Five Classic Rock & Roll Songs You Won’t Hear On Classic Rock Radio
“Money Changes Everything” by The Brains: The title likely looks more familiar to you than the band name. This song was made famous by Cyndi Lauper on her 1984 multi-platinum smash hit album She’s So Unusual. But this is the original version recorded and written about four years earlier by an Atlanta, Georgia-based briefly lived (1980-1982) Mercury Records band called The Brains. It’s a raggedly beautiful version where you get to really feel the bite in the words and the broken heart of the observation in the delivery, coupled with some sweet ramshackle guitars and accordion. The producer of this record also happens to be Steve Lillywhite, who would later go on to fame primarily for his work with U2 throughout the decade.
“Supernaut” by Black Sabbath: This song is just the pure and unadulterated aural equivalent of an adrenaline rush. This song makes me want to break things. This song makes me wanna drive fast. This song makes me wanna begin pogo-bouncing around the room doing an Angus Young/Chuck Berry duck-walk playing air-guitar while also shadowboxing. You know, all the best things that a few truly great rock records can really make you wanna do. And it contains then-and-then-again lead singer Ozzy Ozborne’s greatest lyrical statement of all time: “Got no religion, don’t need no friends/Got all I want and I don’t need to pretend/Don’t try to reach me ‘cause I’ll tear up your mind/I’ve seen the future and I’ve left it behind”.
“Long Snake Moan” by PJ Harvey: Meet Ze Monster named Polly Jean Harvey, a 90’s rock icon who never really fit in with the Riot Grrrls or at the Lilith Fair. But her ascendance to the height of her quasi-rock-star status could have really only happened during the Alternative Nation era that she stomped onto the scene during. This song has it all: the blues, medieval imagery, biblical allusions and just more gutbucket rawness or for lack of a better term balls than any of the rock the guys during this time ever made. Let her dunk you under the deep salt water and you can call her Lazurus.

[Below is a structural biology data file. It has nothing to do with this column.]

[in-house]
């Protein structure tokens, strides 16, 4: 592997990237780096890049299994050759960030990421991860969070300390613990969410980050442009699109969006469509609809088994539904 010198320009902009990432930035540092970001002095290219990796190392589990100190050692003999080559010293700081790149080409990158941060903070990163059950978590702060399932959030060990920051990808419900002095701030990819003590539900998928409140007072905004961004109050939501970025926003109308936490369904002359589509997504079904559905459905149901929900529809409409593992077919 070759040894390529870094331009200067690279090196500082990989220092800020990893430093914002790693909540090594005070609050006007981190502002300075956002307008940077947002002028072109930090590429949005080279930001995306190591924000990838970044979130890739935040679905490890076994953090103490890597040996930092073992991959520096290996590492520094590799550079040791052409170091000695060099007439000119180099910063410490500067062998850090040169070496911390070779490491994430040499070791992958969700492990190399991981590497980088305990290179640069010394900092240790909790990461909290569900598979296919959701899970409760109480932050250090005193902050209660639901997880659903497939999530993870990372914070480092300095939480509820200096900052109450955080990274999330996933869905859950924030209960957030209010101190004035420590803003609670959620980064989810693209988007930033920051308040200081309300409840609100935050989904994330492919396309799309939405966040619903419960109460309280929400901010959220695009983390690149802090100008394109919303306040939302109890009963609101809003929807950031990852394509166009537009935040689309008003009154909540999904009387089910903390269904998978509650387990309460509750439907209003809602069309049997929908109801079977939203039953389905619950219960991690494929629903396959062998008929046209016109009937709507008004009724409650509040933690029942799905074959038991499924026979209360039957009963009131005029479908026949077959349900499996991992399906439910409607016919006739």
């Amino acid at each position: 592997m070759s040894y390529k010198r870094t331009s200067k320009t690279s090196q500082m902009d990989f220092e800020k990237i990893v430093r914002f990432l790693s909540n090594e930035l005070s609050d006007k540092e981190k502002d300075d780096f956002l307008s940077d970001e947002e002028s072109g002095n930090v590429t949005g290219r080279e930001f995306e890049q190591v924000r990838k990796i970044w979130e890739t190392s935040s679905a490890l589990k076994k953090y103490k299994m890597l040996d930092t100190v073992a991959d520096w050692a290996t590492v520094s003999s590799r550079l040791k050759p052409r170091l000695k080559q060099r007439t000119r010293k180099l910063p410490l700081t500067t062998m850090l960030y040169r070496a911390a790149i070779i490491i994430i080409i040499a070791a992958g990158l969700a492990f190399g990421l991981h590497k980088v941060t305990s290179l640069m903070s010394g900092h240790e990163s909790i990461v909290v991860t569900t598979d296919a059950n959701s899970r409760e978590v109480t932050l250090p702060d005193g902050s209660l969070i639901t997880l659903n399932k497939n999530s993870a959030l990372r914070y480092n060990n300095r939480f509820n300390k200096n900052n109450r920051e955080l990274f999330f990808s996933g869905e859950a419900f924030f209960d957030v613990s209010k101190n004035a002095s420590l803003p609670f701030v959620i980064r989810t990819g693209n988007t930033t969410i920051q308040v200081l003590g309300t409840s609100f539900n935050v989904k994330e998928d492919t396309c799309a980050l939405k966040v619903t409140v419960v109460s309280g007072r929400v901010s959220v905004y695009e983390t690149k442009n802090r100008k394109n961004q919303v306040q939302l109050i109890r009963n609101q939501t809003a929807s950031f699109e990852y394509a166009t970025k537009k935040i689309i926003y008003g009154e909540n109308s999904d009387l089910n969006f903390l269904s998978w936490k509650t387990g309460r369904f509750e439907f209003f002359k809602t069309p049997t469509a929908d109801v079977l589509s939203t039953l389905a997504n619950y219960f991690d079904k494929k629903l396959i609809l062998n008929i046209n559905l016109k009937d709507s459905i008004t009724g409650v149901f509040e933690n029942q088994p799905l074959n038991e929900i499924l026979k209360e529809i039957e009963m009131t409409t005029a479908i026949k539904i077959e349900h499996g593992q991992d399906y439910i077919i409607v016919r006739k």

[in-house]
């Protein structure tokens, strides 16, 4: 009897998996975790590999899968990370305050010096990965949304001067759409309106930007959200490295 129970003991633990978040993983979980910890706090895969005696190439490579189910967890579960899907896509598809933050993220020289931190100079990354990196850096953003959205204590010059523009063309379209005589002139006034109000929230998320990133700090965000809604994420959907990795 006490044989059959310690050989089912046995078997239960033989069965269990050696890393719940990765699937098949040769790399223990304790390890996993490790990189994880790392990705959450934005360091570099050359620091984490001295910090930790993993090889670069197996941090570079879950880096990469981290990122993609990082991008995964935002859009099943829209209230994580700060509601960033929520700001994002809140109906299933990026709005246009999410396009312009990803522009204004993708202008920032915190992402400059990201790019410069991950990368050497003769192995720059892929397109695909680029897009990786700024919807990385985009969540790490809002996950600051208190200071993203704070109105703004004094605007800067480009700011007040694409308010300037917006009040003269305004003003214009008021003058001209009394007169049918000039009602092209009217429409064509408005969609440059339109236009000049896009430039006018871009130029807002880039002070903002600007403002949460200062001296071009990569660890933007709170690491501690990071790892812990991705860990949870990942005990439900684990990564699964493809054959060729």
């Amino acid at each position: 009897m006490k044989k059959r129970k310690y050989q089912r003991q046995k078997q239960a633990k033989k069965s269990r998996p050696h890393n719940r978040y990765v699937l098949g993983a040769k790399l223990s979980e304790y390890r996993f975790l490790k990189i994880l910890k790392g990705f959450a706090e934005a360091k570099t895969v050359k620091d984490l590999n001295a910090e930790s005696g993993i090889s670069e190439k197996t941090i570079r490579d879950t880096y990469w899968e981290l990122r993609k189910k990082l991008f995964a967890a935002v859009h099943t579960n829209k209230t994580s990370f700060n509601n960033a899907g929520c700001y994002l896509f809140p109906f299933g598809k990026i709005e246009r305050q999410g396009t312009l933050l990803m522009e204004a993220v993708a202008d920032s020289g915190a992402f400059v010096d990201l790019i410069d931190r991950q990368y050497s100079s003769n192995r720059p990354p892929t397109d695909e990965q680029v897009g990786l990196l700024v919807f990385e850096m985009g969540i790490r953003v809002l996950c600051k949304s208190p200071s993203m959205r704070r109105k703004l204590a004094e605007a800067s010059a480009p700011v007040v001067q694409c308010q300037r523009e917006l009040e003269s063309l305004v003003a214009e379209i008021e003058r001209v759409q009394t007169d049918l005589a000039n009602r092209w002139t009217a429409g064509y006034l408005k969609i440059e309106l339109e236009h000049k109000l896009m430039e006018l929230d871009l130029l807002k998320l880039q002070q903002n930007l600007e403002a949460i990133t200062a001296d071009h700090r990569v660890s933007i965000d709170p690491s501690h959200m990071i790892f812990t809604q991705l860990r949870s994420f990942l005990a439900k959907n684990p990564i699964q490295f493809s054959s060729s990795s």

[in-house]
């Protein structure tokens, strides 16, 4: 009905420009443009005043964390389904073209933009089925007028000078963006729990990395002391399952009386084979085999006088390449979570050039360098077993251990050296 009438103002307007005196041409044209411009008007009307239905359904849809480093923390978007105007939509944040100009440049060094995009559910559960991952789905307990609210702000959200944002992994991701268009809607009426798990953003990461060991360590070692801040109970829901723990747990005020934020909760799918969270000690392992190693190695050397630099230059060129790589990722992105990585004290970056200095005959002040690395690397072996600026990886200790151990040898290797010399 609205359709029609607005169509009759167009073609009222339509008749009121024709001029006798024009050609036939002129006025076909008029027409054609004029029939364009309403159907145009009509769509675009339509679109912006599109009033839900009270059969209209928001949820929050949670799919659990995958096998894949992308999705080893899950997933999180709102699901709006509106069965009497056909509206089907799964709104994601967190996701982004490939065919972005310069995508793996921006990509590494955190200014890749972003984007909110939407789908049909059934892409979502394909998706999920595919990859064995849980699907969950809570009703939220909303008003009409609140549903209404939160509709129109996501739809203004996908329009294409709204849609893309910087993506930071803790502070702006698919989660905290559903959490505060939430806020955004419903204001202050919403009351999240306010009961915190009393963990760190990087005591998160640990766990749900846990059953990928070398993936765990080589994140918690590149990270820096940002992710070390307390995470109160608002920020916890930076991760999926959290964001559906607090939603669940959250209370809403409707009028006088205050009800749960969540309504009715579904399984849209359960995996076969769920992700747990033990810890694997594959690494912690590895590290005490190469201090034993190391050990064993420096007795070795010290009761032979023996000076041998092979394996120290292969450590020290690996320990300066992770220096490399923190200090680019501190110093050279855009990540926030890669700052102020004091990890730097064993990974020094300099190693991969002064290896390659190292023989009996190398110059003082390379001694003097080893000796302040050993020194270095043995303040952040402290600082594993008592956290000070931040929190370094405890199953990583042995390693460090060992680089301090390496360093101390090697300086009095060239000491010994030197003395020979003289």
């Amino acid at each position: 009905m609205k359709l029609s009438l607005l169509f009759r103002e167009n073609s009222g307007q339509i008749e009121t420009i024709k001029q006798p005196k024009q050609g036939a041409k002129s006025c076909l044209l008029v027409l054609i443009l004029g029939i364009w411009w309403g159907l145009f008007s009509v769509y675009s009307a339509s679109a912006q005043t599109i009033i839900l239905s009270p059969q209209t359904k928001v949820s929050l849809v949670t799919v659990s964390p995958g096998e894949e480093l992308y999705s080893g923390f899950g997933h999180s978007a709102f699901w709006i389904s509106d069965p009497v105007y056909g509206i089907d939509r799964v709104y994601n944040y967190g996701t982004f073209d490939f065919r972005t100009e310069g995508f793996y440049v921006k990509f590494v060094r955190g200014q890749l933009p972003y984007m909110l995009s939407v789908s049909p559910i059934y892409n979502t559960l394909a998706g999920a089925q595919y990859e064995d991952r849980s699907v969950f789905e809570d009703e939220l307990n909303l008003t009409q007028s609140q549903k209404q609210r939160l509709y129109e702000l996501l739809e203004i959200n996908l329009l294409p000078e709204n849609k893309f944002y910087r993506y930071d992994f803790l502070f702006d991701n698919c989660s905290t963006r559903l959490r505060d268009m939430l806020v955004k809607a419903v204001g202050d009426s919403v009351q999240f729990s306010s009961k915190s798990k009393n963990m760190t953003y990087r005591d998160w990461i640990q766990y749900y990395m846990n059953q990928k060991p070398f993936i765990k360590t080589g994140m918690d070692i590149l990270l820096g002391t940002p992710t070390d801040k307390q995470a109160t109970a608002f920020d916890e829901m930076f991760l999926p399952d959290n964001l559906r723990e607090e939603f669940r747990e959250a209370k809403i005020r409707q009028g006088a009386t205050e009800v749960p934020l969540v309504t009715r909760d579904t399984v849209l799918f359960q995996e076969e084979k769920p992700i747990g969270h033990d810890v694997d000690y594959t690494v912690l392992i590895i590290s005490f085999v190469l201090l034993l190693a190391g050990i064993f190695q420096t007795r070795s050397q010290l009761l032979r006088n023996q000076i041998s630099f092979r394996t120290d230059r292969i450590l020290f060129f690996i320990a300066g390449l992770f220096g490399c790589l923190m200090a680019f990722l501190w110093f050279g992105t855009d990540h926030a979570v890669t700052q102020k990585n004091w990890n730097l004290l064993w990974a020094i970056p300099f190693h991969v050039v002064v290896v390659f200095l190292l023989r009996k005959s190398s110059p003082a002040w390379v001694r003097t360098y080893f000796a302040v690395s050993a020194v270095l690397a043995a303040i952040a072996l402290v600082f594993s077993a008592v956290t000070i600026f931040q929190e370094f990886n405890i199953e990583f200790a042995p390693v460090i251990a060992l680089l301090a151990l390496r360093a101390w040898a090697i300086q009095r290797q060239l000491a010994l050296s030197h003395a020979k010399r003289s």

“Wild One (Live UK Tour ’75 Version)” by Thin Lizzy: The late, great Phil Lynott aka “Sickest. Black. Irish. Rock Star. Ever.” (who for The Wudder’s money, was the greatest Irish rock star of all-time) remains criminally underrated by most of the mainstream rock press but his influence had tentacles that led in many directions. You think Prince just birthed that Purple Rain look outta nowhere? Check for some old Phil pictures from the late-seventies/early-eighties. You thought Lynyrd Skynyrd created that whole double-and-sometimes-triple guitar-lead-harmonics thing? Peep Phil and his friends’ Fighting, Jailbreak and/or Live & Dangerous albums. You want to hear the bridge for what was the 1970’s classic-rock records and the late-eighties Sunset Strip hair-metal/cock-rock of the mid-to-late 1980’s. Look no further than Dublin, Ireland and a band called Thin Lizzy.
“Keep Us On The Road” by Motorhead: In light of the litany of all the other iconic musical artists to pass over the course of 20SickDream (Allen Toussaint, David Bowie, Phife Dawg, Merle Haggard, Scott Weiland and of course Prince) you might almost forget that we lost Lemmy during that tragic run as well. This is a beautiful trashy hard-driving rock gem that I have to give props to my brother-in-law for putting me onto with the following text: “Not a huge Motorhead guy but ‘Keep Us On The Road’ is their ‘Supernaut’.” Enough said, my man. I hope Lemmy’s After World looks like the Rainbow Room on Sunset, a place that I liked to stop by particularly when Motorhead was off tour just for the more-than-likely opportunity to see Lemmy sitting in his spot in the back bar and hear that corroded rasp of a voice talking about absolutely anything. A tip of a black-cowboy-cap from The Wudder to the dearly departed Mister Kilmister.